So many mundane habits, routines, and occurrences have changed due to pandemic situations that few (not considering, in this light discussion, the many serious ones) stand out as noteworthy anymore.
Perhaps, like me, you have more than once looked around for your mask only to realize you’re wearing it. This week I went to the dentist (welcome back, Doc K. and crew, after months shut down), and after the hygienist tilted my chair back she suggested it would be easier to proceed if I removed the mask.
Some things are so minor and happen so infrequently that now, when they don’t, you don’t mind. Last week I went to the auto supply store for motor oil and antifreeze in preparation for a road trip (a rarity in itself: I haven’t left Ithaca, nor even been on a highway, since the pandemic began), and when I paid in cash, the clerk said he didn’t have the right coins to make change. I said it was okay as long as he had the right bills.
But there’s something you do only once a year, max (i.e., if you do it at all), but now you can’t and might mind, or at least note: blowing out the candles on your birthday cake.
It’s a childish practice, when you think about it, but actually that’s a reason to miss it. Many silly things we do as kids (jumping in puddles, skipping, pushing friends into bushes) we give up fairly early as adults, at least when sober. But blowing out birthday candles persists.
The odds are roughly even that you have had your first pandemic birthday already. Mine comes this week, which is maybe why this topic comes to mind.
Ordinarily I would go to my favorite Ithaca restaurant, where I have gone for maybe a dozen birthdays over the years, and maybe six dozen times beyond that.
I might in fact go this week, but it might be a little dismal. It will at least be different. When the place first reopened two months or so ago I tried to go with a group of six, but it was too many people for restricted seating. Any party, even a birthday party, has to be small these days.
I will miss the extended company and the hugs and kisses, which are missed generally in these viral times, but most lamentably on special occasions.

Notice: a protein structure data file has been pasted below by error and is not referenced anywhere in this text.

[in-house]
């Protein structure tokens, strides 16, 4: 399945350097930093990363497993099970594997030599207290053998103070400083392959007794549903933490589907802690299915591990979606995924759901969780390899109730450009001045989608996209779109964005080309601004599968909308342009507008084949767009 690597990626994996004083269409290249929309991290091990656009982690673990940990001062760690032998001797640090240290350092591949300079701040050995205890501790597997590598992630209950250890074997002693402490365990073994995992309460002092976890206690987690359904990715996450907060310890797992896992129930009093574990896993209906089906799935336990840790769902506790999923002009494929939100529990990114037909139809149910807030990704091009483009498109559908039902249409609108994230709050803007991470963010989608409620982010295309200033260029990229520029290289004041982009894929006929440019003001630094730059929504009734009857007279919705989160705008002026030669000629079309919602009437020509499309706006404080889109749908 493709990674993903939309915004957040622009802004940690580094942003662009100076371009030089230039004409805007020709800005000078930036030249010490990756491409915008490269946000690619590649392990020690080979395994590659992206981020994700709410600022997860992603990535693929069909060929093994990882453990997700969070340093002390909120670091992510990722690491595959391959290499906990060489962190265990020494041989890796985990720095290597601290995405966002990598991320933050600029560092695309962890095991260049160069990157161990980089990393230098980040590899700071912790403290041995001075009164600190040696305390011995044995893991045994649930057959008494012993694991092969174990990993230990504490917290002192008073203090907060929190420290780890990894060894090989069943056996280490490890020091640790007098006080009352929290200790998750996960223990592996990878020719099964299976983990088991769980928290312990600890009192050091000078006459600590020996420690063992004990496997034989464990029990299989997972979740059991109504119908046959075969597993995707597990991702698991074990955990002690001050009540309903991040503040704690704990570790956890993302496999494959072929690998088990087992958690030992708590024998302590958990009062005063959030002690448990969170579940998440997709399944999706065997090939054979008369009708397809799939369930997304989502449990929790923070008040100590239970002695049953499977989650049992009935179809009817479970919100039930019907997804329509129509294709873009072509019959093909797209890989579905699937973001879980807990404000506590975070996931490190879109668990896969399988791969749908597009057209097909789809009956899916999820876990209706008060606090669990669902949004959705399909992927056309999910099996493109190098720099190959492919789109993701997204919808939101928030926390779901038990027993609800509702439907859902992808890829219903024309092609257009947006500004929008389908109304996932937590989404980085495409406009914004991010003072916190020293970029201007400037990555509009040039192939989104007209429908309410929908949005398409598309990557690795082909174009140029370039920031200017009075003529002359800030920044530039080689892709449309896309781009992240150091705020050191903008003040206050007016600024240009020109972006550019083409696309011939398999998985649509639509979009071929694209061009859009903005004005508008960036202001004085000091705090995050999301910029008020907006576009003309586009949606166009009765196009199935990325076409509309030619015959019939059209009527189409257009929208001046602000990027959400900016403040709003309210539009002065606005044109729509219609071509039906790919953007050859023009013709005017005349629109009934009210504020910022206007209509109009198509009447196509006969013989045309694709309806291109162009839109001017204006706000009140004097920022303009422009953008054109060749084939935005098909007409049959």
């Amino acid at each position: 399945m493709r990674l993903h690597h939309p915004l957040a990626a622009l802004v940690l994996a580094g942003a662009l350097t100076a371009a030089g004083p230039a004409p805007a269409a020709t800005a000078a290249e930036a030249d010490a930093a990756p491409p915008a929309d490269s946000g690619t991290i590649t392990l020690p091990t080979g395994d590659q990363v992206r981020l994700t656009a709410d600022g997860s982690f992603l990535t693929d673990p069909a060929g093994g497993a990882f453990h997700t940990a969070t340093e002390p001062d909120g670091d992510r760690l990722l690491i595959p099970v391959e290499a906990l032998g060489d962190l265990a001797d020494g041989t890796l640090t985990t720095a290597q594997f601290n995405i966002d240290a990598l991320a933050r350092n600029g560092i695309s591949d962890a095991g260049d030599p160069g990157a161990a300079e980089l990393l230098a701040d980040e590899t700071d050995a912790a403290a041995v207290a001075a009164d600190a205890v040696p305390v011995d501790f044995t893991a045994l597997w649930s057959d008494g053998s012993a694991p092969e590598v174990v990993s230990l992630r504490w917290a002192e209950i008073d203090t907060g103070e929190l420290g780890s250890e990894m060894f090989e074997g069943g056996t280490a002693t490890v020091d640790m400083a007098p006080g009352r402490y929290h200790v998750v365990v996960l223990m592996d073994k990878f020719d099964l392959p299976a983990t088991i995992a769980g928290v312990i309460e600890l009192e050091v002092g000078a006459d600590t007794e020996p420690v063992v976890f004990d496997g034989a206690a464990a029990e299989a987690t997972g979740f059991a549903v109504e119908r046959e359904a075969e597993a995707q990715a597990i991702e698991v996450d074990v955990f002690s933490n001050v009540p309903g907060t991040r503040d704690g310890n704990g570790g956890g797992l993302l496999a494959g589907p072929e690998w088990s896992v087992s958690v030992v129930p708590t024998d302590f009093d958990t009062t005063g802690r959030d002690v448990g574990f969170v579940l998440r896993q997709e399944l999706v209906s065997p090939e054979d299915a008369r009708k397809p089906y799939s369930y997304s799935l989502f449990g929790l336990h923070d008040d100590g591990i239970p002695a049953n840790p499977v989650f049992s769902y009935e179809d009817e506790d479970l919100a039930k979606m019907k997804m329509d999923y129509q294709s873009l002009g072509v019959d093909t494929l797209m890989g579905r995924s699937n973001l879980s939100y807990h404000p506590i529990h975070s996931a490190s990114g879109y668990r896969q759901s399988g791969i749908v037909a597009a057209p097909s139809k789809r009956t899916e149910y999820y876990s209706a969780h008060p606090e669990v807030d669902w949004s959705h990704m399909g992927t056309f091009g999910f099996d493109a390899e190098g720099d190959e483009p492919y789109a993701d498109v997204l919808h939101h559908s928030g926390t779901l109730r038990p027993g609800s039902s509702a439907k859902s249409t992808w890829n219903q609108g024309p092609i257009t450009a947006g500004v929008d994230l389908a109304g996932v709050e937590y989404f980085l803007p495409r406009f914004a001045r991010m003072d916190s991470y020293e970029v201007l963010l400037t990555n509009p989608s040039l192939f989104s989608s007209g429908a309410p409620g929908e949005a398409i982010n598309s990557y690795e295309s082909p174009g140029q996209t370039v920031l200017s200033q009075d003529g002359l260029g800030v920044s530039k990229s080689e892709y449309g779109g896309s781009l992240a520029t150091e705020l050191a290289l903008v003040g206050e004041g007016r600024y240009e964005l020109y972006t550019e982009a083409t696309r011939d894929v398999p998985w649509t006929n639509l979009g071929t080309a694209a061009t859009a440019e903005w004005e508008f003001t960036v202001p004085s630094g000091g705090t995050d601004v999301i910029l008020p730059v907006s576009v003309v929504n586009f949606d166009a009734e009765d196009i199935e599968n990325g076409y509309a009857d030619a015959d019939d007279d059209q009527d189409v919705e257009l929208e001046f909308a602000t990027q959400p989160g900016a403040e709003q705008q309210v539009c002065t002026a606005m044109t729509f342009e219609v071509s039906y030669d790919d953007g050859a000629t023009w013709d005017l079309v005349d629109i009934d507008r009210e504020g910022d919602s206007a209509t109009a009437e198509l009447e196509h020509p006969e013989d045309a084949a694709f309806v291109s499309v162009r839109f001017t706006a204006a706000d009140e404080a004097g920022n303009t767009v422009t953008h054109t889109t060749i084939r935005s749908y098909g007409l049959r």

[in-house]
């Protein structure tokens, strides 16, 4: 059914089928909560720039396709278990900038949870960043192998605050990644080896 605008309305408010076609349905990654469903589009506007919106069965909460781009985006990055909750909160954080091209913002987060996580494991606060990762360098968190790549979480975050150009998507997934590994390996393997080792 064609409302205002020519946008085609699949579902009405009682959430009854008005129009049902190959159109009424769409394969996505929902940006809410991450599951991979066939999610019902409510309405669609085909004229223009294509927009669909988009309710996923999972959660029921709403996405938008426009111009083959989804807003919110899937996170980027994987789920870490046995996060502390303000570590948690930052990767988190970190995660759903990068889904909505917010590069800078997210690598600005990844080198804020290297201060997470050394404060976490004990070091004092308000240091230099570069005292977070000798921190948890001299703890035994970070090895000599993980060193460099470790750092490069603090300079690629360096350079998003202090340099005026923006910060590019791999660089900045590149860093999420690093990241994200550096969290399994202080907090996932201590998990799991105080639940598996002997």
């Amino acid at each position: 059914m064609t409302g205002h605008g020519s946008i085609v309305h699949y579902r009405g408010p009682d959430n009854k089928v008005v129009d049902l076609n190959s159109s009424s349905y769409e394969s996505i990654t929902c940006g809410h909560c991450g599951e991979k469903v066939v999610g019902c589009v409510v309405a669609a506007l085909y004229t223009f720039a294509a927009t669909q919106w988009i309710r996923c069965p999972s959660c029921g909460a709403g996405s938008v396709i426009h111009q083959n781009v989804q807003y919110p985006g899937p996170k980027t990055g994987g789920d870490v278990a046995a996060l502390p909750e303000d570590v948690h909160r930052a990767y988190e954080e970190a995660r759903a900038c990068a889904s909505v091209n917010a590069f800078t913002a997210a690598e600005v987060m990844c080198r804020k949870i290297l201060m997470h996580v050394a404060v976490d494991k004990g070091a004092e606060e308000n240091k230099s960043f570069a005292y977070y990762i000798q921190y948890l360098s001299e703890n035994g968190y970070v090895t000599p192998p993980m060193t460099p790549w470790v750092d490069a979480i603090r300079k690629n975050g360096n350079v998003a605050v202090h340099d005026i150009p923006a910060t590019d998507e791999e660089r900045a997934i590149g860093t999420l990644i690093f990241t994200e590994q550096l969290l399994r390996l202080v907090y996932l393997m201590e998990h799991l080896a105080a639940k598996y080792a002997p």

On the logistical side I guess I will miss the preprandial drink at the bar, a nicety I don’t indulge in regularly, but do annually on my birthday, to celebrate life, good fortune, and my mother’s labor(s).
My mother occasionally drank a gin and tonic, so that’s what I have, in her honor: also, as a traditionally warm-weather drink, to mark the changing of seasons once my birthday rolls around.
One can make a gin and tonic at home, of course, but it’s not the same as at one’s favorite joint, mixed by a skilled specialist amidst a cheery crowd. I like the touches of a cocktail napkin and a tumbler heavier than any glass in my cabinet. The ice is different, too: professional ice, in odd, chunky sizes.
Back to those candles and kids: it’s hard to imagine children growing up without this birthday component. Something will have to take its place, or else how does one make a wish?
It’s an important question, as there’s much to wish for, even if just a return to the normalcy adults remember and kids might not know, at least for a while.
Maybe we will have “new normals,” as the (new) usage has it, and who knows what that might mean, but the most important aspects will be health and safety.
And back to car trips: this week I exited Ithaca for the first time in seven months, for a family event where I met someone new, a daughter born to a nephew of mine and his wife in April, toward the start of the pandemic, but enough into it to matter.
The fact that she arrived safely in a largely locked-down hospital, and (with her mother) got out without incident, is as important a wish as one could hope to have fulfilled.
A typical birthday wish this year might simply be that one survives and thrives as best one can, along with all friends and loved ones.
Every day is someone’s birthday, and a rough estimate for Tompkins County is that there are 300 birthdays a day. That means there are plenty of good wishes to share.